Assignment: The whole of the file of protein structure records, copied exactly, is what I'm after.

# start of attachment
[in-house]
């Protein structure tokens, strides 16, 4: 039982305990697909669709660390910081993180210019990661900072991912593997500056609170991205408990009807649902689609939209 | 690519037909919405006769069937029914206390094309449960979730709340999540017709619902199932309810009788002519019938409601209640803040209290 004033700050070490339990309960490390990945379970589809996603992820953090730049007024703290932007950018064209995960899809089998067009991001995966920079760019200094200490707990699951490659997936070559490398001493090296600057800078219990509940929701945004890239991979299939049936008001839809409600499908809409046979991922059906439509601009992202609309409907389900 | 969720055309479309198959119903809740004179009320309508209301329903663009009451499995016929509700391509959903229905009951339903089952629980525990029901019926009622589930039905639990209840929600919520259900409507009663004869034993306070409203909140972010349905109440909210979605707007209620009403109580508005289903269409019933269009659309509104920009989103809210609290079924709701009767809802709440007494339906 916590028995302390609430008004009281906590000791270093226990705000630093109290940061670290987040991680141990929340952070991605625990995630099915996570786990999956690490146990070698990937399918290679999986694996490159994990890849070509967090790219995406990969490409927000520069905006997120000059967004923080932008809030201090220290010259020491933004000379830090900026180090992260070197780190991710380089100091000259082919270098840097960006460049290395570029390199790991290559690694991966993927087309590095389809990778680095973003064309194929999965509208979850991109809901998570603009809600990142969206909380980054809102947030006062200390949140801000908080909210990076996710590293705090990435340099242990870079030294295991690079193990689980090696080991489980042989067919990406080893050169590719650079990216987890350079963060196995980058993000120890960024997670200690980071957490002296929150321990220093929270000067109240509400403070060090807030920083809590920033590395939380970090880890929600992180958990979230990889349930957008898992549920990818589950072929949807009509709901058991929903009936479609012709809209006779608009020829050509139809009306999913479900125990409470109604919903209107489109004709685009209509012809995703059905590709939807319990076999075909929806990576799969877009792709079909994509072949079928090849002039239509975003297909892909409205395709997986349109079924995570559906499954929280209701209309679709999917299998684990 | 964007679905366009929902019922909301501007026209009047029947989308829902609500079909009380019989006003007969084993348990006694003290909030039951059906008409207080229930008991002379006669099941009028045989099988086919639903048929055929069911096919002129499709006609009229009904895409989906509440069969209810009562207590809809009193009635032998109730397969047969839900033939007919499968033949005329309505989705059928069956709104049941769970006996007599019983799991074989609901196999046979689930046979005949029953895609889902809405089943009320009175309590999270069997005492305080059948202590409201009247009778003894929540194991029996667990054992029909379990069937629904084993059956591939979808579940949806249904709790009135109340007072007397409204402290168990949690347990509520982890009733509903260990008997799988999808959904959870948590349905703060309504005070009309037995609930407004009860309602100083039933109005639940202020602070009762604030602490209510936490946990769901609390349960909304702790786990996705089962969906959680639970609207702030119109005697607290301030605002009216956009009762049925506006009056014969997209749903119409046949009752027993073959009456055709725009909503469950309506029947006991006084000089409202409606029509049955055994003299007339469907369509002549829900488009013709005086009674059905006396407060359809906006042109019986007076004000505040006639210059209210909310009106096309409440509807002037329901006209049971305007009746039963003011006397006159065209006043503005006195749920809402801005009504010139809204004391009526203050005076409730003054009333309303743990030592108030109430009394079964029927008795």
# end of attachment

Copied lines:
[in-house]
């Protein structure tokens, strides 16, 4: 039982305990697909669709660390910081993180210019990661900072991912593997500056609170991205408990009807649902689609939209 | 690519037909919405006769069937029914206390094309449960979730709340999540017709619902199932309810009788002519019938409601209640803040209290 004033700050070490339990309960490390990945379970589809996603992820953090730049007024703290932007950018064209995960899809089998067009991001995966920079760019200094200490707990699951490659997936070559490398001493090296600057800078219990509940929701945004890239991979299939049936008001839809409600499908809409046979991922059906439509601009992202609309409907389900 | 969720055309479309198959119903809740004179009320309508209301329903663009009451499995016929509700391509959903229905009951339903089952629980525990029901019926009622589930039905639990209840929600919520259900409507009663004869034993306070409203909140972010349905109440909210979605707007209620009403109580508005289903269409019933269009659309509104920009989103809210609290079924709701009767809802709440007494339906 916590028995302390609430008004009281906590000791270093226990705000630093109290940061670290987040991680141990929340952070991605625990995630099915996570786990999956690490146990070698990937399918290679999986694996490159994990890849070509967090790219995406990969490409927000520069905006997120000059967004923080932008809030201090220290010259020491933004000379830090900026180090992260070197780190991710380089100091000259082919270098840097960006460049290395570029390199790991290559690694991966993927087309590095389809990778680095973003064309194929999965509208979850991109809901998570603009809600990142969206909380980054809102947030006062200390949140801000908080909210990076996710590293705090990435340099242990870079030294295991690079193990689980090696080991489980042989067919990406080893050169590719650079990216987890350079963060196995980058993000120890960024997670200690980071957490002296929150321990220093929270000067109240509400403070060090807030920083809590920033590395939380970090880890929600992180958990979230990889349930957008898992549920990818589950072929949807009509709901058991929903009936479609012709809209006779608009020829050509139809009306999913479900125990409470109604919903209107489109004709685009209509012809995703059905590709939807319990076999075909929806990576799969877009792709079909994509072949079928090849002039239509975003297909892909409205395709997986349109079924995570559906499954929280209701209309679709999917299998684990 | 964007679905366009929902019922909301501007026209009047029947989308829902609500079909009380019989006003007969084993348990006694003290909030039951059906008409207080229930008991002379006669099941009028045989099988086919639903048929055929069911096919002129499709006609009229009904895409989906509440069969209810009562207590809809009193009635032998109730397969047969839900033939007919499968033949005329309505989705059928069956709104049941769970006996007599019983799991074989609901196999046979689930046979005949029953895609889902809405089943009320009175309590999270069997005492305080059948202590409201009247009778003894929540194991029996667990054992029909379990069937629904084993059956591939979808579940949806249904709790009135109340007072007397409204402290168990949690347990509520982890009733509903260990008997799988999808959904959870948590349905703060309504005070009309037995609930407004009860309602100083039933109005639940202020602070009762604030602490209510936490946990769901609390349960909304702790786990996705089962969906959680639970609207702030119109005697607290301030605002009216956009009762049925506006009056014969997209749903119409046949009752027993073959009456055709725009909503469950309506029947006991006084000089409202409606029509049955055994003299007339469907369509002549829900488009013709005086009674059905006396407060359809906006042109019986007076004000505040006639210059209210909310009106096309409440509807002037329901006209049971305007009746039963003011006397006159065209006043503005006195749920809402801005009504010139809204004391009526203050005076409730003054009333309303743990030592108030109430009394079964029927008795």